I have such fond memories of the Hampton Street YMCA! Also known as the NDG Y, due to its location in the leafy Montreal borough of Notre-Dame-de-Grâce, it was my second home during the summers when I was eight, nine and ten years old.
Here is where my friends and I used to gather to watch Laurel and Hardy comedy films on many a Saturday afternoon, while sipping our 7-cent cokes, Nesbitt orange or cream sodas.
We enjoyed dodge ball and makeshift soccer out in the large yard next to the Y’s white-brick building, or in the gym when it rained.
But my main memory is of the Beginners B swimming class, held in the chlorine-drenched indoor pool. I was very proud of myself for having passed Beginners A. I had had to swim 20 feet across the width of the pool. It was a bit of a miracle that I passed, really. Why? Because that was about as long as I managed to both hold my breath AND swim with my eyes tightly shut.
Y’see, I had two problems. First, no one ever bothered to teach us how to breathe properly while swimming. So my solution was not to breathe at all! Twenty feet was juuust about my limit before hypoxia would set in, as I kept my head under the water the whole time.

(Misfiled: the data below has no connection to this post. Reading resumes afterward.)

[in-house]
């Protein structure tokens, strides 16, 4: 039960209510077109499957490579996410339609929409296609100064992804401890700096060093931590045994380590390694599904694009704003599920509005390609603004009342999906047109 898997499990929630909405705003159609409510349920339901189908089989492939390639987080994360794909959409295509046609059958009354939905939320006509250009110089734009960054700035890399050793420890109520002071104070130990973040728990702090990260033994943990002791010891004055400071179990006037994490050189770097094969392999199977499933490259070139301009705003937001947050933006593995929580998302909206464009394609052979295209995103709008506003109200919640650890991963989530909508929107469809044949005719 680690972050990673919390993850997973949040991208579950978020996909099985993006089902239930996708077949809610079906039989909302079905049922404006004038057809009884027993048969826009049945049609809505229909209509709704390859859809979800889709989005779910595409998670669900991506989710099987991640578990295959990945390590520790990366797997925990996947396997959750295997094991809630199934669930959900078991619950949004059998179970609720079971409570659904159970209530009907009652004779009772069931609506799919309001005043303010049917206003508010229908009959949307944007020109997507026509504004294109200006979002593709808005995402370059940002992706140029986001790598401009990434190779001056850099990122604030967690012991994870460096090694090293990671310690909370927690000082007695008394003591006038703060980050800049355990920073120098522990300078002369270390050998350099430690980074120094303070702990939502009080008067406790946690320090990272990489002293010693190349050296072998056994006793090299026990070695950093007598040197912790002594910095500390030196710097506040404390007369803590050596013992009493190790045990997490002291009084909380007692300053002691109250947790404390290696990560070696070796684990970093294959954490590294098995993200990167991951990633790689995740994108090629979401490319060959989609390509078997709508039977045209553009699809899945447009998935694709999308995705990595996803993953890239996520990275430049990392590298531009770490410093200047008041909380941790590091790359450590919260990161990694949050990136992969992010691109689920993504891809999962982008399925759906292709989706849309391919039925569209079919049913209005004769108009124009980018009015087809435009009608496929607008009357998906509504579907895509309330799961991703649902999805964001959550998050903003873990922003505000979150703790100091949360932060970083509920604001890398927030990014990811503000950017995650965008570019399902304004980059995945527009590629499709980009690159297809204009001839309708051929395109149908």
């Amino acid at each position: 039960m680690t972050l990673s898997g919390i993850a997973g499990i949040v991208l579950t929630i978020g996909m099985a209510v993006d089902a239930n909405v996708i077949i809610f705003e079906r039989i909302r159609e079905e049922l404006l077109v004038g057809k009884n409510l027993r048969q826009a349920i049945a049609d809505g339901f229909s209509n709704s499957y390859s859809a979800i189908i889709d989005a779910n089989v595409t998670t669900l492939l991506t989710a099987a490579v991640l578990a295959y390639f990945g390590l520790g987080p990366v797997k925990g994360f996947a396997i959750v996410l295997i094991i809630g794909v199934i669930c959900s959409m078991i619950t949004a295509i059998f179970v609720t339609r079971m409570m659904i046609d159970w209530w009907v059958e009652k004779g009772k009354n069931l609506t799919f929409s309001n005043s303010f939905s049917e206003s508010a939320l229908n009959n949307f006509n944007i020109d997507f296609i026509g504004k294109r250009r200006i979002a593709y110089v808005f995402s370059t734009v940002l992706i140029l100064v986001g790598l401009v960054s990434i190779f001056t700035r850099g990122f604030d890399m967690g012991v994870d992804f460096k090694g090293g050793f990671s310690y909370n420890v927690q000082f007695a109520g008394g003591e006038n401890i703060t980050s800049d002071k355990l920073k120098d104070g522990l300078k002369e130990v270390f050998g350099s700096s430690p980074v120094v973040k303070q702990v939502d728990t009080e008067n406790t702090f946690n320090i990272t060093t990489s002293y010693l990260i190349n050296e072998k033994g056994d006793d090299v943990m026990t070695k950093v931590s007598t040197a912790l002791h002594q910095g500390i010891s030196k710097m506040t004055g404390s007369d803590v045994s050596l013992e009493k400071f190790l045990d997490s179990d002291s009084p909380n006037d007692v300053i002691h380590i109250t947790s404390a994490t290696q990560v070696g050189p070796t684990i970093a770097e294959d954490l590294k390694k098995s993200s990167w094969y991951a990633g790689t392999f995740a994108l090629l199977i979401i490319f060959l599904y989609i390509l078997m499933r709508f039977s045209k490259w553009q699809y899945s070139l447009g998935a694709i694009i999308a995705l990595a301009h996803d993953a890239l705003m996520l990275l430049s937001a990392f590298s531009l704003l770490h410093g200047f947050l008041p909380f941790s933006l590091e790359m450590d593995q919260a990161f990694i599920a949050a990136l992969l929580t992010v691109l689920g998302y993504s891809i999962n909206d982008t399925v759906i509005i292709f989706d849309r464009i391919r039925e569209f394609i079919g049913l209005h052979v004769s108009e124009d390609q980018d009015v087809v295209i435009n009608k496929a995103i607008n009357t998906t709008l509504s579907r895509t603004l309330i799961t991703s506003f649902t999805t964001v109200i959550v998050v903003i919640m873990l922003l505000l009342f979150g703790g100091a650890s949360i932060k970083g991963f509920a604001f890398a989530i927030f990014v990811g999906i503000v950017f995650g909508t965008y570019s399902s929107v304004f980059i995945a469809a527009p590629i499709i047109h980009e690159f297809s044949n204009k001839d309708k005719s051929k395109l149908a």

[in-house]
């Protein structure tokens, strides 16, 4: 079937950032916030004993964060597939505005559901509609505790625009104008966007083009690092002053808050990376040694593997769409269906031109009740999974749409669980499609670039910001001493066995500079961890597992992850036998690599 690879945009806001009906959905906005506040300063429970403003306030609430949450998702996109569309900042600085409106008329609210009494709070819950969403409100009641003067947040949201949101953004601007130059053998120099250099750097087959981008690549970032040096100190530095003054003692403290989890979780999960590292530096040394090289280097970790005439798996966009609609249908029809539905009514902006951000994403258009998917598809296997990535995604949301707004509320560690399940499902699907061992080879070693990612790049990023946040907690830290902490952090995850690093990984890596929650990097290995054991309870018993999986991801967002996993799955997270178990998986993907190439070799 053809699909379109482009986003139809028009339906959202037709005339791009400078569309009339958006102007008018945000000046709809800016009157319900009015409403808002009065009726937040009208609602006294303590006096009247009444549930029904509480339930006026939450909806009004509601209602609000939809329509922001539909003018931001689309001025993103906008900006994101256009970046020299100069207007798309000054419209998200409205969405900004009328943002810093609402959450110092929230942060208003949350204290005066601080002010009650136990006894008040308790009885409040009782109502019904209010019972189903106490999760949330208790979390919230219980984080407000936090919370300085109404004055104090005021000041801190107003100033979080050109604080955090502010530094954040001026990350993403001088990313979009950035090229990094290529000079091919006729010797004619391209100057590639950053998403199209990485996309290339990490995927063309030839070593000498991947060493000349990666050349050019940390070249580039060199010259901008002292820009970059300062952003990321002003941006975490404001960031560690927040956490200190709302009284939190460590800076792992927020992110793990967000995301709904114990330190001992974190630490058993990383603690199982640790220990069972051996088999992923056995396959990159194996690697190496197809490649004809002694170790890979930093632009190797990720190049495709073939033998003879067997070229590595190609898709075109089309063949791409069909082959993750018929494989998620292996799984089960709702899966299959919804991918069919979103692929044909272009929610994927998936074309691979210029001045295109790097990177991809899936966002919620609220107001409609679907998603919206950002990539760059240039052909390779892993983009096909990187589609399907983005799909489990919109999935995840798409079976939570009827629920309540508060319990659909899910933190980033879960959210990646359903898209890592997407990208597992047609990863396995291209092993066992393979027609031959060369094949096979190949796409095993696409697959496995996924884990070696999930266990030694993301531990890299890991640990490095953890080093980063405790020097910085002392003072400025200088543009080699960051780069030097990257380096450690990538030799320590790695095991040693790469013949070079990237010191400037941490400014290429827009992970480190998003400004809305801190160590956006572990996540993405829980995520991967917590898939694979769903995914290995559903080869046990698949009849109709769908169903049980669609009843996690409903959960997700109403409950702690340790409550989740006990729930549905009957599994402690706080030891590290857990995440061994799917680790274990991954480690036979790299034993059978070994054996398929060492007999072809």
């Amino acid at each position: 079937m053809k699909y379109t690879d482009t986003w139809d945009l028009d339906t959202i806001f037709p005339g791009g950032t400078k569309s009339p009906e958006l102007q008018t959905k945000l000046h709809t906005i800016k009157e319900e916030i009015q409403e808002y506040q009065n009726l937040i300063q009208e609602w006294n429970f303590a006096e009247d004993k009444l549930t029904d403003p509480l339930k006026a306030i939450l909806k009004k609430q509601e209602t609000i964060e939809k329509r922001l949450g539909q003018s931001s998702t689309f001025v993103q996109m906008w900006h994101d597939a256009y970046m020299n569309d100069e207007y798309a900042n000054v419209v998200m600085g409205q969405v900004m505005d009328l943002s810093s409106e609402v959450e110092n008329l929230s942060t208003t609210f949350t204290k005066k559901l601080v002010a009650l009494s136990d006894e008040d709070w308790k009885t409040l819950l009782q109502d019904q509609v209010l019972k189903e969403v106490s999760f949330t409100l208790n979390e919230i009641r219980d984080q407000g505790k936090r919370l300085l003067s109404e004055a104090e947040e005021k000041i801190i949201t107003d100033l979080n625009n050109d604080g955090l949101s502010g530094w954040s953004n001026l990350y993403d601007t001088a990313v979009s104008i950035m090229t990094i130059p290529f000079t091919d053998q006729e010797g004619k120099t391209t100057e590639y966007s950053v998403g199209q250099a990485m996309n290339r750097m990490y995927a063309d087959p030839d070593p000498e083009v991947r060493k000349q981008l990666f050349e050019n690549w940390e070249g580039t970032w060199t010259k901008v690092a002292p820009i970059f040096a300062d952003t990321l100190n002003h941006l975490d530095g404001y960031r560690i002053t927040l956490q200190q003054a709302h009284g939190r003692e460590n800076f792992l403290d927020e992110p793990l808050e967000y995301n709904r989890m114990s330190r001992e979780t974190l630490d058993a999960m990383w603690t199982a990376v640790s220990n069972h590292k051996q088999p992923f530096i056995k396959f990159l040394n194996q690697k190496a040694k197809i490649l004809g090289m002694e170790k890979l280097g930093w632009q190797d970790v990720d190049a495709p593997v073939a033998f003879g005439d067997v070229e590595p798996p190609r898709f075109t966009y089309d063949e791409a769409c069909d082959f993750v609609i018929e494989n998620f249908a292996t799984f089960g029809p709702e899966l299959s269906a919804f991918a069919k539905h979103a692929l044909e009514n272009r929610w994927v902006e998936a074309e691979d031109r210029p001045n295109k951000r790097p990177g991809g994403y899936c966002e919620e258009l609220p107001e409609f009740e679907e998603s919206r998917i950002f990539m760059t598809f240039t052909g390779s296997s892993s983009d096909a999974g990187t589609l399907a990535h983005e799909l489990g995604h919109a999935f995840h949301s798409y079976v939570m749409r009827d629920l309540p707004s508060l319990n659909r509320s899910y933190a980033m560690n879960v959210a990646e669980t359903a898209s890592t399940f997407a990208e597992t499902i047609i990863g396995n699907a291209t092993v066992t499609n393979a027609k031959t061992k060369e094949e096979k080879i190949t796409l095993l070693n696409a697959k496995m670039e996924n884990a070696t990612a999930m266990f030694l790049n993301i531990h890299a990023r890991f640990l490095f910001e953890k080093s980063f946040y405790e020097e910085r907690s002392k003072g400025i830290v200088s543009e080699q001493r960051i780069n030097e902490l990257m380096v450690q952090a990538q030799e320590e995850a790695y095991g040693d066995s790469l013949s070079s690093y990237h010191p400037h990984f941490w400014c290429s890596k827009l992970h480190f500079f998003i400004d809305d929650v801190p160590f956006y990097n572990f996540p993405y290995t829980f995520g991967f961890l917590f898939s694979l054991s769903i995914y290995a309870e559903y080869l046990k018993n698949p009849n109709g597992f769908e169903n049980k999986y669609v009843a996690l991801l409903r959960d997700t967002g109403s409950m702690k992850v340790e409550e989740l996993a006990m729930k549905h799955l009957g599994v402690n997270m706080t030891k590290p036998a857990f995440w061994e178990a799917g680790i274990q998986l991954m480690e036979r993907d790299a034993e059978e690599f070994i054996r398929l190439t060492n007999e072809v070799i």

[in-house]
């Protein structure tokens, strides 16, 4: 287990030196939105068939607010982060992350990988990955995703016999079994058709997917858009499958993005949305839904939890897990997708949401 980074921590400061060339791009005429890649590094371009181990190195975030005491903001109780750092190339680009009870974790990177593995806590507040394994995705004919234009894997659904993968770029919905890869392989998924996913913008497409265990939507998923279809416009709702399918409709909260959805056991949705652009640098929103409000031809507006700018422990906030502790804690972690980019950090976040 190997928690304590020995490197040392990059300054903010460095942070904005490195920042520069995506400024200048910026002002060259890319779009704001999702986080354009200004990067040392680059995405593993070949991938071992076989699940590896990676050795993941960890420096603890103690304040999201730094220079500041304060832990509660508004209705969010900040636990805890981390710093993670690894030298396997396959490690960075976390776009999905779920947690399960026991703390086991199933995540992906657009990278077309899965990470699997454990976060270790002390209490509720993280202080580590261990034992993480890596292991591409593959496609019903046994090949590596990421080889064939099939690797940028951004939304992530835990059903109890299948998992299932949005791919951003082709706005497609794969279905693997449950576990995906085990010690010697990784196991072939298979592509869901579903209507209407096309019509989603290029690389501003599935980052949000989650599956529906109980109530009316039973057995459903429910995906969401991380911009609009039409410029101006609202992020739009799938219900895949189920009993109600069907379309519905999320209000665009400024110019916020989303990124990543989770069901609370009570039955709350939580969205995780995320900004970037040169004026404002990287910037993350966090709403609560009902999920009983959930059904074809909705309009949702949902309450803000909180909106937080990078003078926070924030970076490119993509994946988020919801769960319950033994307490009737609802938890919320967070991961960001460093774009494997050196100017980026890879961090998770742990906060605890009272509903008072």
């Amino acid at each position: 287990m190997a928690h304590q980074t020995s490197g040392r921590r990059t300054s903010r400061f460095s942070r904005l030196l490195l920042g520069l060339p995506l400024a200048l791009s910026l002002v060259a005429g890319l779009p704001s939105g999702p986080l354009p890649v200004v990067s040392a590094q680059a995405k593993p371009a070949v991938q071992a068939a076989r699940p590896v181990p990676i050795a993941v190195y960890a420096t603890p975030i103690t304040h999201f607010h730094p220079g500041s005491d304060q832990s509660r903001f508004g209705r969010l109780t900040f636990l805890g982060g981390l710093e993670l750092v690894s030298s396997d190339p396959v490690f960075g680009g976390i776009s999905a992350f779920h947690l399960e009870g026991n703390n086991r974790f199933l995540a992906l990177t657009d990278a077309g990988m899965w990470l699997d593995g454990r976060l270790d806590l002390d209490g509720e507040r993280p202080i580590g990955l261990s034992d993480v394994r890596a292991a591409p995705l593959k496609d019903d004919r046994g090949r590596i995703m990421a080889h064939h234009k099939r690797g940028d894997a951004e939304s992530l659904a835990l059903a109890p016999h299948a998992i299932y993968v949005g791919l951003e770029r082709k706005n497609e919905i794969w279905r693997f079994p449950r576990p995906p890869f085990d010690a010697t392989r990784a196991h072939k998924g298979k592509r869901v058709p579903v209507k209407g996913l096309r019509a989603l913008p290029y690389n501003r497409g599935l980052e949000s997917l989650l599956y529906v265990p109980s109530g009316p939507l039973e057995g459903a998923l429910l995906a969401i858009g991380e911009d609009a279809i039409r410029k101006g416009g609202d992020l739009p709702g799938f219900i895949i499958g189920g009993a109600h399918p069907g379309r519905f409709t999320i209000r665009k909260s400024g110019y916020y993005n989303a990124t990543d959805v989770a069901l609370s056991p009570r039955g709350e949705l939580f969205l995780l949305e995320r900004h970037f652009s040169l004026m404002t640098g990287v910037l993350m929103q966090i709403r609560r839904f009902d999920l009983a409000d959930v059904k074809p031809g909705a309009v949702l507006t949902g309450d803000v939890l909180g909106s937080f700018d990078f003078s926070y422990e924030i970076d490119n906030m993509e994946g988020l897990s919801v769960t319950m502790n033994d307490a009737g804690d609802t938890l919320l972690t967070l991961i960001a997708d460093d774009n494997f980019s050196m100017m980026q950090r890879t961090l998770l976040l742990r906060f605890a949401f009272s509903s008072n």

My second problem was the fact that I could not, for the life of me, keep my eyes open in that heavily chlorinated water. To this day I can’t figure out how the other kids managed to do it – I’m assuming they could do it, because, well, you’ll see why in a minute.
So as I say, I did pass Beginners A. The instructor either didn’t notice – or didn’t care – that I swam without seeing or breathing!
Beginners B was another kettle of sardines altogether. In order to pass this level and go on to the coveted advanced levels, we had to swim not 30, not 40, no: 50 feet! And to make it even harder, we had to start from about 45 feet down the length of one side, and swim to the opposite corner. This meant that for me, a very short little girl, I was starting the swim with the water up to my armpits. It’s hard to get any momentum going when you’re in water that deep. Add to that having to hold your breath (still not being taught how to breathe) and keeping your eyes clamped shut for much longer than you did in the previous test, and – well, it was a recipe for certain failure.
Time and time again… Every time, I would stop and stand up, gasping, water (and tears) streaming from my eyes, squinting to see how far away from the corner I was. Inevitably it was the same: the goal would be at least 15 feet away. (I believe this is the origin of the phrase, “so near and yet so far”!) To add insult to injury, I usually would have gone off course, since I wasn’t looking where the heck I was going. At least the kids who could keep their eyes open stayed on track for the corner!
Sigh. This is why, even after a long hard slog through a very damp summer, I never made it past Beginners B.
P.S. – Why didn’t I at least know about goggles?!